KPCB is invested in Beyond Meat, the technology company producing a plant-based alternative to meat. Are you concerned at all about the controversy surrounding the labeling of some of these alternative protein products?

I don’t think there is any real controversy. However, I do think that what matters most in the plant-based alternatives segment is consumer psychology. There are two camps emerging in the food industry, one of which mostly rejects technology and defaults to wholesome, simple foods. Think of the people in cities who are raising chickens in their back yard; these folks are not likely to want to eat engineered foods, no matter what.

The other camp is pushing the boundaries of food via technology and science. More and more evidence points to the strong health and environmental benefits of reducing meat consumption. For people who want the flavor, texture, and nutritional profile of meat, but without the consequences, products like Beyond Meat are amazing. In addition to being healthier, they should also be cheaper because it requires less grain to produce them than it does meat.

But as we’ve seen from the GMO debates, it’s not always a scientific argument that wins: emotion and psychology play a huge role.  Consumers will have to be convinced that these alternatives should be a core part of their weekly diet.

But once consumers are convinced, the industry responds quickly.  Today most ag companies are moving away from GMO; not because of the science, but because of consumer sentiment. Another one of our portfolio companies, Kaiima, is playing right into that trend by developing advanced breeding technologies without GMO. We will see growing demand for these types of solutions as consumers increase their awareness of the entire food supply chain.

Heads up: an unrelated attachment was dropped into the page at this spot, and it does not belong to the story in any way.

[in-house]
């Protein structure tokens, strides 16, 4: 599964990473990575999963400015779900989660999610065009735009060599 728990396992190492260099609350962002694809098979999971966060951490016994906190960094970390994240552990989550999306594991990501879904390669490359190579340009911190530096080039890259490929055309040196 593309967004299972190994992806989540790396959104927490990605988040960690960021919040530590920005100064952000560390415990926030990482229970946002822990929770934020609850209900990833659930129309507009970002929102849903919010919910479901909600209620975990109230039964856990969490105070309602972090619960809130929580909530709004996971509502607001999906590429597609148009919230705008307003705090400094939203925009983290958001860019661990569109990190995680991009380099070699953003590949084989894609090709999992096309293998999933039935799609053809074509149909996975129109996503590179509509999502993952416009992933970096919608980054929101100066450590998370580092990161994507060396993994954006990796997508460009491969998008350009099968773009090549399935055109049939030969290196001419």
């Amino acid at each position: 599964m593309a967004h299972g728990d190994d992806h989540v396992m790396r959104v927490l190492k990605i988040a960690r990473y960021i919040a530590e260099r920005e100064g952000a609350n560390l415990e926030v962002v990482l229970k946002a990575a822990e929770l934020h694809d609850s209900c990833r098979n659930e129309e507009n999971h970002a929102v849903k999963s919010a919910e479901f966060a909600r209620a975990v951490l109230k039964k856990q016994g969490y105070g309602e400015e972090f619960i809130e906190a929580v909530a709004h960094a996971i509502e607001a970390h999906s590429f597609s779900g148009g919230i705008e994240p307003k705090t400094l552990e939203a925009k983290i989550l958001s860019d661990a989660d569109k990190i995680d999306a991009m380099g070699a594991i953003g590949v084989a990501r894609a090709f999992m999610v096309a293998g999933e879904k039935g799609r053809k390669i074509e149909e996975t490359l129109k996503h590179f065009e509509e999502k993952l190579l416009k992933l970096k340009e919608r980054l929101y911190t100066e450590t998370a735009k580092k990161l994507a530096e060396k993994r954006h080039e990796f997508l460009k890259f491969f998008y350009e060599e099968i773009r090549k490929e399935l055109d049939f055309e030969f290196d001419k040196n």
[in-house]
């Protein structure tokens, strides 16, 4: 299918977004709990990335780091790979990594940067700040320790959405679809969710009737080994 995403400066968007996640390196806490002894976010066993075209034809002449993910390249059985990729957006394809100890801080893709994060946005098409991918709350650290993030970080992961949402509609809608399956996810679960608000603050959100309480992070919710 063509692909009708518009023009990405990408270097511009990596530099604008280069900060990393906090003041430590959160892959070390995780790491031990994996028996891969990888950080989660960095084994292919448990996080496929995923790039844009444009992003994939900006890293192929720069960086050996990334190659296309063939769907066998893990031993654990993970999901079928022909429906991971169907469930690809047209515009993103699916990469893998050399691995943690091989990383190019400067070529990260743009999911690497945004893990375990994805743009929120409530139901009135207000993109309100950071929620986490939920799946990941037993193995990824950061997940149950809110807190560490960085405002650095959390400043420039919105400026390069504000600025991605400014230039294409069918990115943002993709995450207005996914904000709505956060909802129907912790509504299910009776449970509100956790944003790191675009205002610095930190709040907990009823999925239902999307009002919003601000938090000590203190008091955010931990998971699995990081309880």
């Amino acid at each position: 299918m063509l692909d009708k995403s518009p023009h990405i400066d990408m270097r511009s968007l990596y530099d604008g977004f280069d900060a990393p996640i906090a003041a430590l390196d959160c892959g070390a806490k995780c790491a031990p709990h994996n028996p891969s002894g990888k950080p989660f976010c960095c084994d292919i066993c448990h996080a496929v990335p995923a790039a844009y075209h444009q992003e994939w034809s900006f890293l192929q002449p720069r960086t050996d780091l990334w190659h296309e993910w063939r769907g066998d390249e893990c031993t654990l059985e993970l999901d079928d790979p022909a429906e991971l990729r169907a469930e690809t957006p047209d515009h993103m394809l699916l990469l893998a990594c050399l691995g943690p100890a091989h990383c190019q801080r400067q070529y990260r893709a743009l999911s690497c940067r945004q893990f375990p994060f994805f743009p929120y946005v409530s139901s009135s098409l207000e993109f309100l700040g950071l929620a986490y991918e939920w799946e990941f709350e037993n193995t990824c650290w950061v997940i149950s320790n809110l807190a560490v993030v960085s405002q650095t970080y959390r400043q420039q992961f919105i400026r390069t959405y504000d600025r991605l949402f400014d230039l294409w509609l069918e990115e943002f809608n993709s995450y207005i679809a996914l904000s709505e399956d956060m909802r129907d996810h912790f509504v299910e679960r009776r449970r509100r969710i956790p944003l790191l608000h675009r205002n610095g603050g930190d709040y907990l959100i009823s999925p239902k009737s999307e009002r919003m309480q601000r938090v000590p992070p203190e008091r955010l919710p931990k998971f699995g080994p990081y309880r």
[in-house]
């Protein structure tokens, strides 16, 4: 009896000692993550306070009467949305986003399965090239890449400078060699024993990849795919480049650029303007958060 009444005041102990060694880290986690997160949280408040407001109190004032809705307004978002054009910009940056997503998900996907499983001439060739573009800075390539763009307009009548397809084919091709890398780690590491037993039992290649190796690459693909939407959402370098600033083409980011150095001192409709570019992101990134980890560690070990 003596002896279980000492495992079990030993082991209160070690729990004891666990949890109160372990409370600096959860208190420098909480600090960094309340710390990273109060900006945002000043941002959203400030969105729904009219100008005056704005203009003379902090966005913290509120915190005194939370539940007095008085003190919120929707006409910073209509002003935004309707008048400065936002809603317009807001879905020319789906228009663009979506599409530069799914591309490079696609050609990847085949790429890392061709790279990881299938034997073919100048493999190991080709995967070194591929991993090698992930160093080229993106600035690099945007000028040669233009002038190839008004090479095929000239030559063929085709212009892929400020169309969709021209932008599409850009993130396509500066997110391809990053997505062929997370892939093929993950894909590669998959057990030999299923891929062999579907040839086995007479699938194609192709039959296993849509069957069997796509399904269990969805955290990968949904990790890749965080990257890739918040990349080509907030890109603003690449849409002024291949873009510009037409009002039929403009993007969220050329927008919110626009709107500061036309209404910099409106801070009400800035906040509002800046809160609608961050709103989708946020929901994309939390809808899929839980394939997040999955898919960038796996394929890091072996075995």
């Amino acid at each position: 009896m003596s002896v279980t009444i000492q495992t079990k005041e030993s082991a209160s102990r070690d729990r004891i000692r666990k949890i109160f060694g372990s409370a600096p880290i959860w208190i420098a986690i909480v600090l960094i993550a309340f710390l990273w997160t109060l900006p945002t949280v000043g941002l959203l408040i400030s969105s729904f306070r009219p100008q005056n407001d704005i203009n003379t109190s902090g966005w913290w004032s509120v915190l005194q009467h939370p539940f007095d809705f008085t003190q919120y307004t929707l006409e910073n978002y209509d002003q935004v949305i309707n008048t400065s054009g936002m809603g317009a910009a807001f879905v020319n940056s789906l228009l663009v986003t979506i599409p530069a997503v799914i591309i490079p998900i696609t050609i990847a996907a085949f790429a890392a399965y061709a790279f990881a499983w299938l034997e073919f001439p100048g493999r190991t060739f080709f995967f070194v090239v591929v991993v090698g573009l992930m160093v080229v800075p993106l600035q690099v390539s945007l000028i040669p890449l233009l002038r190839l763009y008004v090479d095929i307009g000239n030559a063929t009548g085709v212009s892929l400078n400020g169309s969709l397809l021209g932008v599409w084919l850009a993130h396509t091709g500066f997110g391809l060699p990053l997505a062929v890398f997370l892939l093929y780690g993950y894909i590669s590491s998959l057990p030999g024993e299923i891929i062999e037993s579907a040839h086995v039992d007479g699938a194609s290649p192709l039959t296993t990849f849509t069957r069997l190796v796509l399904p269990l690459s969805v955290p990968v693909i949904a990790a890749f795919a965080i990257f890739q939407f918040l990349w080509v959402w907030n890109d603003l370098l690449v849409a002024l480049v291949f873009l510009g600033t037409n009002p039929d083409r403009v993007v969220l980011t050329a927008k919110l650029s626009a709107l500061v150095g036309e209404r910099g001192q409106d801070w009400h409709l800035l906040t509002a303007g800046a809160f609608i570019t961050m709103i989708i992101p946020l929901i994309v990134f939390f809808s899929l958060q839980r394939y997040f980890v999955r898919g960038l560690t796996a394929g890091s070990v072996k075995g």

What do you think about the insect protein market?

I’m not a fan. Back to my point on consumer psychology, I just don’t think consumers are going to be interested in eating bugs or feeding their kids bugs. The promise is a reduction in the core cost of protein, but if it’s not viewed as safe or sanitary, it will never get off the ground.

Is there a role that the government and regulators can and should play in improving the reputation of certain healthy foods?

It’s encouraging to see more and more awareness about health and nutrition from regulators — from state education boards all the way to the White House. Obesity and diabetes are major issues and bear incredible costs for society. However, government bodies are most influenced by the sentiment of their constituency rather than by science, and political sentiment can easily swing with sound-bites that appear to be scientific, but are often times wholly wrong.

In general, I would like to see an increased emphasis on science-based regulation and on transparency. As the industry becomes more open about actual practices, I believe all consumers will benefit.